Better than hunger

The first of all the mornings
afterwards,
the first mate told us
how an unknown asteroid,
had crashed right through the zirkum hull
on the seventh deck of our faithful “Doris”,
He told us how just twenty seven starry
sailors had been sacrificed to space.

“We have sealed the seventh deck”, he said
“and we are lucky, we are safe”,

but I saw the way the science officer
grew moon-pale, sweat-slick,
and how he gazed towards the screen
still showing news
from riots in Metropolis.

“It’s just another year
until we reach the IO-13 colony.”
the first mate sighed,
“and we offer lunar beer and popcorn
in the cinema tonight”.

I guess we knew by then,
but we pretended to be better off,
than those whose blood was spilled
for hunger in Metropolis.

The two sailors by Fernand Leger

For open link night at dVerse

January 24, 2018

32 responses to “Better than hunger

  1. How does luna beer taste like? Nice sci-fi story that hits close to home. Better safe than sorry but still danger is all around us. How about a side trip to Mars?

  2. This puts me in the mind of ‘prevention is better than cure,’ love the tone and pacing of this scientific journey through earth and space! ❤️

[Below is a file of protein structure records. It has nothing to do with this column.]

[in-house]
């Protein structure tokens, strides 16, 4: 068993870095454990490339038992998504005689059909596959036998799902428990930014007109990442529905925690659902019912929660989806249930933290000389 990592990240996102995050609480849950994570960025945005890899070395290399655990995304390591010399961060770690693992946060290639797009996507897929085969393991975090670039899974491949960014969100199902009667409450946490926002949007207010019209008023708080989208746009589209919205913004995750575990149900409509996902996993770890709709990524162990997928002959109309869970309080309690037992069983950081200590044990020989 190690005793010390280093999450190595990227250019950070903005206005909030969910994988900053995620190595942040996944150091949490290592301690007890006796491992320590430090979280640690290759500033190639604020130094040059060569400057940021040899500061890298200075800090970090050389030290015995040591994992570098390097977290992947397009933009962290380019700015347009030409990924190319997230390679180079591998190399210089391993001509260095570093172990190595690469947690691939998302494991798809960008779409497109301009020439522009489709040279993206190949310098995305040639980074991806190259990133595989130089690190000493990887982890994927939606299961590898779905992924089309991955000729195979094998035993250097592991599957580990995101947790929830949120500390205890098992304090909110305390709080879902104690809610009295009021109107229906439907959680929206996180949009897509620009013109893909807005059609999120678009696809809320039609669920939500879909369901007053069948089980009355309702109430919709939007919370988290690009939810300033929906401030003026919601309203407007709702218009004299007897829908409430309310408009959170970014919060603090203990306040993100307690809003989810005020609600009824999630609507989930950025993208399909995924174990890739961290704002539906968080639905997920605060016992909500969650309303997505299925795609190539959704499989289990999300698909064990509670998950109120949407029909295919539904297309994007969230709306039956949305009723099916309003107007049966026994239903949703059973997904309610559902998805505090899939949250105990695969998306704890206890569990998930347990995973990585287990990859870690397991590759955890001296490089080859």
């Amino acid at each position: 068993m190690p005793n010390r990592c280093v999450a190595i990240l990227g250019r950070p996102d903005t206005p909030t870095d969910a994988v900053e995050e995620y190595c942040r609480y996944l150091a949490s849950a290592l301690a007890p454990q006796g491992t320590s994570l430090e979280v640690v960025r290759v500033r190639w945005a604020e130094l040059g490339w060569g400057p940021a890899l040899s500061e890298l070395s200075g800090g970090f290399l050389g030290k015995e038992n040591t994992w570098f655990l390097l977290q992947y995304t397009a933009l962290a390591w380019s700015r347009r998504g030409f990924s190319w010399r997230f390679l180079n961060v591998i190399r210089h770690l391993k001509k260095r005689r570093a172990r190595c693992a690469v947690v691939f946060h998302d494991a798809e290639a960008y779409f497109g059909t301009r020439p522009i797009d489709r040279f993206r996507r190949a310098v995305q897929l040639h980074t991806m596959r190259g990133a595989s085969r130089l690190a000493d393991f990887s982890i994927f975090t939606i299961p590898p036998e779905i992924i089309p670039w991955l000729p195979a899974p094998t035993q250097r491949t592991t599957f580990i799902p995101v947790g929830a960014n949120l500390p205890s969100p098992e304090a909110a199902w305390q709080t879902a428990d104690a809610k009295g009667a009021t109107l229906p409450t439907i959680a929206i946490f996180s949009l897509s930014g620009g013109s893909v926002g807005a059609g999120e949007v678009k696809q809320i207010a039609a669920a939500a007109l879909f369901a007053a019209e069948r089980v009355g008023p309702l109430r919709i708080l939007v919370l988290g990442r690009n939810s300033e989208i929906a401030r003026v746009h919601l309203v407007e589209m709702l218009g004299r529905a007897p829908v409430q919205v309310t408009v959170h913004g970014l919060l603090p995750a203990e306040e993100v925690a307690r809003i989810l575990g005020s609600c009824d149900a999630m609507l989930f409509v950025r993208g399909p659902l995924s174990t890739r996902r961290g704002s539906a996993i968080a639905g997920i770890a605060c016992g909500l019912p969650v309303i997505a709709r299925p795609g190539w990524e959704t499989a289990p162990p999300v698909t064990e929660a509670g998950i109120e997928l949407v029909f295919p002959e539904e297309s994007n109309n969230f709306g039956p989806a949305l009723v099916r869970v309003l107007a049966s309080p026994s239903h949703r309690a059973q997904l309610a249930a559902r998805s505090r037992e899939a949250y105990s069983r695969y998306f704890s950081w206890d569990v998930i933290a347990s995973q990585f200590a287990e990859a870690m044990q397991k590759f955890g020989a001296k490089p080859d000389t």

3. You’ve gone off at a different angle, Björn. Just as I was hoping for the librarian, you give me a space ship called Doris and her crew! The sibilance in the lines:
    ‘He told us how just twenty seven starry
    sailors had been sacrificed to space’
    is very effective in creating the sounds of space, as I imagine them. I also like the description of the science officer growing ‘moon-pale’. But the riots and hunger in Metropolis seem a little close to home – a prediction of the future perhaps.

    • We pretended to be better off than those rioting for hunger in… fill in the blank… Caracas, Syria, under the bridge down the street…
      Pass the popcorn… munch, sigh. Sometimes I hate myself. Bjorn hit a nerve here.

  4. There are some lovely phrases in this–” just twenty seven starry
    sailors had been sacrificed to space” and “moon-pale, sweat-slick.” I also think there’s a tragic back story here.

  5. I “like” what isn’t said. You’ve captured body language to tell the tale and the final rhetorical question: is it better to die a quick death or a slow one. Well done!

  6. That is our style, cannot escape our doom, so might as well eat popcorn. This haunts me, like Brendan’s “maelstrom” but all in subtext. Brilliant, terrifying.

  7. I love the starry sailors and then the hopelessness of their situation. Guess there is no escape, this is the only planet we can live on! Sci Fi I think, makes us think!

  8. A wonderful narrative poem, Bjorn, with the soft ironies and hard dichotomies: 27 dead, but popcorn and cinema for the survivors,; riots in Metropolis, but a voyage of hope to IO for the passangers and crew. Wonderful write! I already want another! 🙂

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